At Pondicherry University, we (Computer Science Students) were invited to attend a lecture by someone from Microsoft. My anticipation was that someone is going to promote (or) show-case the products of Microsoft. If this is going to happen, I made sure I have to rip off the evilness of proprietary culture by raising questions from their End Users License Agreement itself.
We were seated at an auditorium and waiting for the guest to arrive. In the meantime myself and Shaswata (free software activist from West Bengal) were discussing about which questions to fire from their licensing.
Finally a male guest arrived and the professors introduced him to us as one of the youngest man to be at the director level of Microsoft India and gave the chance for him to address us.
He shared his experience. To be frank, I felt like reading some self-help tips book, like how to be successful in your life, what is your carrier goal, etc., because he did speak about that. And my thought is, "Why the hell, use MICROSOFT label for this?". Ironically, while pointing out some examples, he used the name of Jack Ma, Steve Jobs and no where he mentioned Bill Gates nor Satya.
Seems he is from the Consultancy section and no surprise, he spoke about managerial skills. He spoke for about 20 to 25 minutes and gave a chance for us to question him. After some couple of people, I raised my questions.
Note: Points follow after 'My take' is presented here, but I did not talk there, because more the argument, more people are going to hate and blame me for spoiling the event, after all our university professors want to impress him to bring Microsoft for campus recruitment.
My Question: After Mr. Sathya Nadella took charge as the CEO, we are seeing a lot of FOSS integration into Microsoft, What's preventing Microsoft from Open Sourcing their entire products?
His Answer: Because we make money out of selling it closed.
My take: First of all, the assumption that open sourcing (or) releasing the source code under GPL cannot be used for making money is false. This shows their lack of understanding of the model itself. Selling Free Software is Ok, Business models for FOSS. Most people have only heard of the terms Open Source software and assume they know everything about it and more incorrectly they equate Free Software to Freeware.
My Question: Do you think, selling the proprietary software (i.e binary only) is ethical because software code is not material? Let's assume for example, my friend wanted a software binary from me and there is nothing that prevents me from sharing it with him, but the label that we get is "Pirates". Should I share the binary file with my friend or should I risk losing their relationship abiding to the definition of Piracy?
His Answer: See, there is no question of ethical or unethical. If someone does something that gradually becomes their livelihood, then people would continue doing it.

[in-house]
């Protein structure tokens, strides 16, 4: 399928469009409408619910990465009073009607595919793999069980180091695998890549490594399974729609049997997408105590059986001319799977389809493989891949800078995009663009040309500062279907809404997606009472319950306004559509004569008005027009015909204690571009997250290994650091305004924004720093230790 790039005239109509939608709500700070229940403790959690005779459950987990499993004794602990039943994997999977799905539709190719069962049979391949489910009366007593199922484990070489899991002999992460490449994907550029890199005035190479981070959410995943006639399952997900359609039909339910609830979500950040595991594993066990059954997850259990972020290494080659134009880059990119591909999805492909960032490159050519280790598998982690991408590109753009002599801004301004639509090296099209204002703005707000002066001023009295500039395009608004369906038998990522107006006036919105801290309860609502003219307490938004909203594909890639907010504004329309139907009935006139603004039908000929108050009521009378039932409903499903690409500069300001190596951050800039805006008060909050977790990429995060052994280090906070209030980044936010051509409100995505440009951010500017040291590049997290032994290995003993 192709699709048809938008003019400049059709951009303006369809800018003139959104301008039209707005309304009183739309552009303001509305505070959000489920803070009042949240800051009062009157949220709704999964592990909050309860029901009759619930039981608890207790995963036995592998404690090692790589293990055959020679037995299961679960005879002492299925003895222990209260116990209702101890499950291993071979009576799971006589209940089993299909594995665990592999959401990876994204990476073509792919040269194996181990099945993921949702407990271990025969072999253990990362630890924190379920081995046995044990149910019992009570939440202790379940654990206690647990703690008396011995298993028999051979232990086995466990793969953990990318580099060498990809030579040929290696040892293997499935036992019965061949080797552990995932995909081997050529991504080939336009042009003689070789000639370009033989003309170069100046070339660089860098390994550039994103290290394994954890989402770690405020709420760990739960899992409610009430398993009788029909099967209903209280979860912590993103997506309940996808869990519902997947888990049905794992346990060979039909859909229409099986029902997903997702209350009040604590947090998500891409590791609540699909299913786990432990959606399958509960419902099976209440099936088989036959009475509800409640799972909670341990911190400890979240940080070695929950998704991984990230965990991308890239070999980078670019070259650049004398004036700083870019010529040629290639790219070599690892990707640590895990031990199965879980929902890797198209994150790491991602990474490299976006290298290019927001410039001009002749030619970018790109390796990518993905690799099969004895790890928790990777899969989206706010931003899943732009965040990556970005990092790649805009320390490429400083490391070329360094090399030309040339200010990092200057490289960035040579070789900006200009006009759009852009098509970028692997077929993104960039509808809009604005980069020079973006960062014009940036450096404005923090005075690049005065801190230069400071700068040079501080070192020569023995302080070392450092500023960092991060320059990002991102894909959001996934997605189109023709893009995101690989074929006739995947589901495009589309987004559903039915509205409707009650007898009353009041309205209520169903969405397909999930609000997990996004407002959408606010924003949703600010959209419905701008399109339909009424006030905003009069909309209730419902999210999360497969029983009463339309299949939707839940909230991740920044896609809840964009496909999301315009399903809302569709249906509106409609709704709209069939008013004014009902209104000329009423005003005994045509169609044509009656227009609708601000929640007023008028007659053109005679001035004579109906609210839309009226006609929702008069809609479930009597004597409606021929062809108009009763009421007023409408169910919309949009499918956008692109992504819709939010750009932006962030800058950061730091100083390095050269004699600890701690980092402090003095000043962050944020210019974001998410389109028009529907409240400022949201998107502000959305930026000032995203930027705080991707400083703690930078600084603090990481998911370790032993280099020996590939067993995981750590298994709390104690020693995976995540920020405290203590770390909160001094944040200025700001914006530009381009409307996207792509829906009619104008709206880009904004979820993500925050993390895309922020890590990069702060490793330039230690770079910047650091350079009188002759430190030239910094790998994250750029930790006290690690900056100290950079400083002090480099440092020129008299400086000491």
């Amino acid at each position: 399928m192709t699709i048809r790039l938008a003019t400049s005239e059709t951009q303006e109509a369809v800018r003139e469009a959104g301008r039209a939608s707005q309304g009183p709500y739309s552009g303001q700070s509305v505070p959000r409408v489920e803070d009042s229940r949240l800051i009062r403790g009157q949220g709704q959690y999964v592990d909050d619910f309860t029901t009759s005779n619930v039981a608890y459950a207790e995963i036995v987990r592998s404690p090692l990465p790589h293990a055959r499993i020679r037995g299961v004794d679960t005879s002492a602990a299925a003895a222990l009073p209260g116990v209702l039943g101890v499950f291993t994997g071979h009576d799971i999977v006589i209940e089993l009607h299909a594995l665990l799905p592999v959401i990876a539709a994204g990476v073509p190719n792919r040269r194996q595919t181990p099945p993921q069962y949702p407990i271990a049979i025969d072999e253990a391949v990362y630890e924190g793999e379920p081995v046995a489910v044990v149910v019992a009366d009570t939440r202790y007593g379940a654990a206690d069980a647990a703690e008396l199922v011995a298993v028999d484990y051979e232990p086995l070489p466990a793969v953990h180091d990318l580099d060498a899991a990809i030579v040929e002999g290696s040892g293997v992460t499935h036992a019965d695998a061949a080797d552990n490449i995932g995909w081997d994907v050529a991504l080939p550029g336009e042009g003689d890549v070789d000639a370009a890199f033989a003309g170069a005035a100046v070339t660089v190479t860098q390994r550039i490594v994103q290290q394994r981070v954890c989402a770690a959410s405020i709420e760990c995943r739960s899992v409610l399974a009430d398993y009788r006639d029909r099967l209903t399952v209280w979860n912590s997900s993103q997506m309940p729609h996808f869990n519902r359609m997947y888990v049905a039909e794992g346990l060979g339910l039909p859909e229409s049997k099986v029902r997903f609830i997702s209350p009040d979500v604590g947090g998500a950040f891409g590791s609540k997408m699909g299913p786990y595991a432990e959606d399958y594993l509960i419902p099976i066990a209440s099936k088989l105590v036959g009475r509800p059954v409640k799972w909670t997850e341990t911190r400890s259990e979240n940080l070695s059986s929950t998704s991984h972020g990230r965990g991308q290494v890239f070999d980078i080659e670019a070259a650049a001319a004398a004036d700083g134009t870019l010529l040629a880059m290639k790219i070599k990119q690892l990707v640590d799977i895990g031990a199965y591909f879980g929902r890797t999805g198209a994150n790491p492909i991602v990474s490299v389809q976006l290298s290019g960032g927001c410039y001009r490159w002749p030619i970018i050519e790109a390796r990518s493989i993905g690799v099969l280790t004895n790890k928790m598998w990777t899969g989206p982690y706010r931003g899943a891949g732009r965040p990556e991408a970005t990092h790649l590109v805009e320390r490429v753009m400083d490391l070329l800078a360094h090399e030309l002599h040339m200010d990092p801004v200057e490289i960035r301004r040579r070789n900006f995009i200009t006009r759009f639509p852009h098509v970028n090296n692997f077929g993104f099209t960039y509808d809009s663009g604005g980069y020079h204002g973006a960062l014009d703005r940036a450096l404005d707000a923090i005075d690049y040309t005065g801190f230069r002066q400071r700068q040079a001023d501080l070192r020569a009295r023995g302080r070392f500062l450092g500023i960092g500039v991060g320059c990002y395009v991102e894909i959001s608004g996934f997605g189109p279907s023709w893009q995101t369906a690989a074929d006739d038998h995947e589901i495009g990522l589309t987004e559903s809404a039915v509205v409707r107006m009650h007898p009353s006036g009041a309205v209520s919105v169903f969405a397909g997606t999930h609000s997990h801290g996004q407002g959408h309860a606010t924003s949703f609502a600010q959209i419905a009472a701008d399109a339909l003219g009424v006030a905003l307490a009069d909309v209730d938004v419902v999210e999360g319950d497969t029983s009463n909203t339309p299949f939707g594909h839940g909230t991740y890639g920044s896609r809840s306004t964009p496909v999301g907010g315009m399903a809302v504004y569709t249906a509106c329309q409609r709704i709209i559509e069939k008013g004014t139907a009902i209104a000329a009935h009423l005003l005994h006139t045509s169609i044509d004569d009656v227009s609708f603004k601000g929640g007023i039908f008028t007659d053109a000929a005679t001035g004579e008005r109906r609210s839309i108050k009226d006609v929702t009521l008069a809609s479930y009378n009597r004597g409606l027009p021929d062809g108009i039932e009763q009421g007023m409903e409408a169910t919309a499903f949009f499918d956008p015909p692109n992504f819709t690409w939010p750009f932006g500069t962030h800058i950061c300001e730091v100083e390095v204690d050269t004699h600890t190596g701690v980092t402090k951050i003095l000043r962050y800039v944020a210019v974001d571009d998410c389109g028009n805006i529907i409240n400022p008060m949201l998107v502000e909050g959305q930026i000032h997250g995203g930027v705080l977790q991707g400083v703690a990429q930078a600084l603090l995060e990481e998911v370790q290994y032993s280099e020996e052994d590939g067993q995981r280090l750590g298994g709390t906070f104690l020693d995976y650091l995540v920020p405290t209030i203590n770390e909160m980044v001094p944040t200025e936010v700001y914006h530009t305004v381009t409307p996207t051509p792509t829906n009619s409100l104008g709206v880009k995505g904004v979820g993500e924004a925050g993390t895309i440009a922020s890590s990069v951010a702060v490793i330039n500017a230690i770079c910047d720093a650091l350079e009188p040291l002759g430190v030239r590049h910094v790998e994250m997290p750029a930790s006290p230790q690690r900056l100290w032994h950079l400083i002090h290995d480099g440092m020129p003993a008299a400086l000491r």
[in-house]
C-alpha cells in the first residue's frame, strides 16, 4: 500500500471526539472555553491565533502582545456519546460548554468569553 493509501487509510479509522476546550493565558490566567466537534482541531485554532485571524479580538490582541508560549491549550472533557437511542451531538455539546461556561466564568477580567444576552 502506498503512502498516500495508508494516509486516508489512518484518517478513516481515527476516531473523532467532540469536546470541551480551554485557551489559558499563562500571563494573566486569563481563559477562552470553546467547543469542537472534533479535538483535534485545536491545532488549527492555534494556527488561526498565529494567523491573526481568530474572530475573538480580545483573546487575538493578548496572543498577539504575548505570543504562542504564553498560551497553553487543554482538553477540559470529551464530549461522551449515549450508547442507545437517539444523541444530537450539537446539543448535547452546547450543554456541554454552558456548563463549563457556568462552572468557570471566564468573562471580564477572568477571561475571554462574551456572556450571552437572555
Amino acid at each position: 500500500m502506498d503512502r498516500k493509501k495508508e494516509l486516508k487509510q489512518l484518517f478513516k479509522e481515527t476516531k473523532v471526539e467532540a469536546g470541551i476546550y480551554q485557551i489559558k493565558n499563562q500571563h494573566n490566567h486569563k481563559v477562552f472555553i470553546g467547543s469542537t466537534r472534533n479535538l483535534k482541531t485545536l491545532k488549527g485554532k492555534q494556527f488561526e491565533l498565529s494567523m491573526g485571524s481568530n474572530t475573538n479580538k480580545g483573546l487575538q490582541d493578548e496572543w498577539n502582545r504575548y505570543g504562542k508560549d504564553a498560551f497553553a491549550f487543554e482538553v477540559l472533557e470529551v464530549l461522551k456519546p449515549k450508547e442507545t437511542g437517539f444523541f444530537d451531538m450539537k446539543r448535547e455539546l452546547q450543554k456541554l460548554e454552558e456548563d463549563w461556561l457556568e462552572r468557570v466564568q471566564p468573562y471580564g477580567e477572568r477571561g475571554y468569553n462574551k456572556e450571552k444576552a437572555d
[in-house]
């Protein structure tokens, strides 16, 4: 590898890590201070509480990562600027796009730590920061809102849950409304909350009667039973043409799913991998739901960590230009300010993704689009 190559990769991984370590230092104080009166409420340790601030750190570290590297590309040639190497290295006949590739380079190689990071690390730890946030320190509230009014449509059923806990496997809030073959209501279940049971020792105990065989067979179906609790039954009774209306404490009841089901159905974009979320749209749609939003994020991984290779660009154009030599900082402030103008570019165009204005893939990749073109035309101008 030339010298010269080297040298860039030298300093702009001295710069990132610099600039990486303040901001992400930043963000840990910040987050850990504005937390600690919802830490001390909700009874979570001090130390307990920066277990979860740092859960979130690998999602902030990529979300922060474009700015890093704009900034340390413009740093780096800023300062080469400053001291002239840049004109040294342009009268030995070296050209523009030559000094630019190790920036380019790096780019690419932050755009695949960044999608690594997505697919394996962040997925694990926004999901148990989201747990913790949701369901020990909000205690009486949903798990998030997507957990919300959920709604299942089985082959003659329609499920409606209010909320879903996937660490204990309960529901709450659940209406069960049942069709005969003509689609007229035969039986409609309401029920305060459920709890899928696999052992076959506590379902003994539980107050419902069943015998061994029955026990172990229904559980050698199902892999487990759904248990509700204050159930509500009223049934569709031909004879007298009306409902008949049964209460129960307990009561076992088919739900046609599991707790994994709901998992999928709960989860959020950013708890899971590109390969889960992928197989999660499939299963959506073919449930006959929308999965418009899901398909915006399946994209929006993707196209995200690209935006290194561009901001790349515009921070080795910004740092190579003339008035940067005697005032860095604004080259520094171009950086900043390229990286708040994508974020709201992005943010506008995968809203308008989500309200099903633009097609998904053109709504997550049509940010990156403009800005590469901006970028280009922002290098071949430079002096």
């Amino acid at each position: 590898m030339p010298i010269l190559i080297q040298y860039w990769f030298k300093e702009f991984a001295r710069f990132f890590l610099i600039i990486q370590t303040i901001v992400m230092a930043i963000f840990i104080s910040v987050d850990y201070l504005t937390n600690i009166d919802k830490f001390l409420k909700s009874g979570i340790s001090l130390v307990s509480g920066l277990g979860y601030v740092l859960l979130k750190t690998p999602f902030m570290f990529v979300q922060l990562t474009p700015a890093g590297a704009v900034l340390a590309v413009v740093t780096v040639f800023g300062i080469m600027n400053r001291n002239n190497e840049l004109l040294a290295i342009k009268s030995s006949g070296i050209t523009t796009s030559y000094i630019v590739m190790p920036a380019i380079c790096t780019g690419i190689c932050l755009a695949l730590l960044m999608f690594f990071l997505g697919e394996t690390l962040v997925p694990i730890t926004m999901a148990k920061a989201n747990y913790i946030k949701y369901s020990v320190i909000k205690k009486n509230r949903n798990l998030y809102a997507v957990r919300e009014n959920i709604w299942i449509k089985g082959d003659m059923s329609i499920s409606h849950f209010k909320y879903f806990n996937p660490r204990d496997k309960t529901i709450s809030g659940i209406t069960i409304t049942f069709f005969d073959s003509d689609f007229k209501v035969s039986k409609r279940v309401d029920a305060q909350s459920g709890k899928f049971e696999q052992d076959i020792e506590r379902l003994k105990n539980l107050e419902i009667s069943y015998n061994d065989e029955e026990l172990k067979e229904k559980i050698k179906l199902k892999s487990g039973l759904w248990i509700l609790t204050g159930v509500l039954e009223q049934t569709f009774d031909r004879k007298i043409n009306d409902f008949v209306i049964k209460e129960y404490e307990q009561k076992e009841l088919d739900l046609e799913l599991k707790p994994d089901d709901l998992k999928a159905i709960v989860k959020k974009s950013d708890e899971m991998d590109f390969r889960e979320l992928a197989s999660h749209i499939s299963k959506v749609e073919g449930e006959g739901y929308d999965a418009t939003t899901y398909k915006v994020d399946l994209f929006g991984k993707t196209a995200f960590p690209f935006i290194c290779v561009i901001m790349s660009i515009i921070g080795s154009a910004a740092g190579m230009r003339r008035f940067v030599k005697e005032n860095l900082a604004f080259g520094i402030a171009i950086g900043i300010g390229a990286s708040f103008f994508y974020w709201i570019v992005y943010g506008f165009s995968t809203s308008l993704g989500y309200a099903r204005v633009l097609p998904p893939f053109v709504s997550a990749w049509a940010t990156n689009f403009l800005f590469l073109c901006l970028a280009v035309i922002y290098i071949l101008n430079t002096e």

My take: Right, I don't disagree about the fact that someone does something can gradually become their livelihood. Still my question is whether that 'something' they do is ethical or unethical. For example, the practice of stealing something from someone is what we call a theft. Theft is universally considered to be an unethical practice. Still someone can have a livelihood by stealing off. So he didn't answer my question, but just tried to beat around the bush. And for the second part regarding piracy, he ignored it. I did not get a answer from that context.
Proprietary software has been considered to be an unethical practice by a lot of people at FOSS community. Microsoft today is facing a self-contradictory situation where they support and oppose the practice of FOSS at the same time. Pity!
My Question: When you spoke to us initially, you said that, everyone should be driven by Curiosity. Now as a Computer Science students, if we had curiosity to look at the source code of windows operating and learn from it and at the same time improve the algorithms, the End Users License Agreement of Windows doesn't allow us to do. Your license puts restrictions on, "Reverse engineering, decompilation or working around technical restrictions". While these restrictions are in effect, how are your products useful for computer science engineers which very well kills these curiosities?
His Answer: See you cannot label that as curiosity. For example, take this wooden work (he pointed at the podium where he stood nearby), you may not be interested in how it was made, but you may be interested with how you can have creative ways of putting this to use. That's how you should see it.
My take: I had to laugh myself. He defines what curiosity other people should have. How can someone decide for someone else what they should be curious about? A user can anytime become a developer, provided he had access to the knowledge and tools. Limiting what a user should think or do is nothing but controlling the thoughts of the users itself. I clearly mentioned him that I am posting this question from academics point of view and he gives an explanation from a naive end-users point of view.
My Immediate Statement: I think, in this context an operating system like Linux and the community behind it is more open and democratic.
His Reply: Well, there is no doubt about it. Linux is!
My Statement: Thanks for acknowledging that.
Finally arrived at what I was looking for. In a crowd of around some 60+ people getting this statement from someone at director level of Microsoft, Mission Accomplished!
When FOSS pitches a new mode of production, distribution and consumption inclusive of all, the traditional monopoly giants doesn't want to change and thinks from the same old system. No surprise, why google surpassed microsoft through their Open Source Android Project. This is not to assume Google is not evil. The "Do No Evil" is evil as well. This post is just dedicated to MS.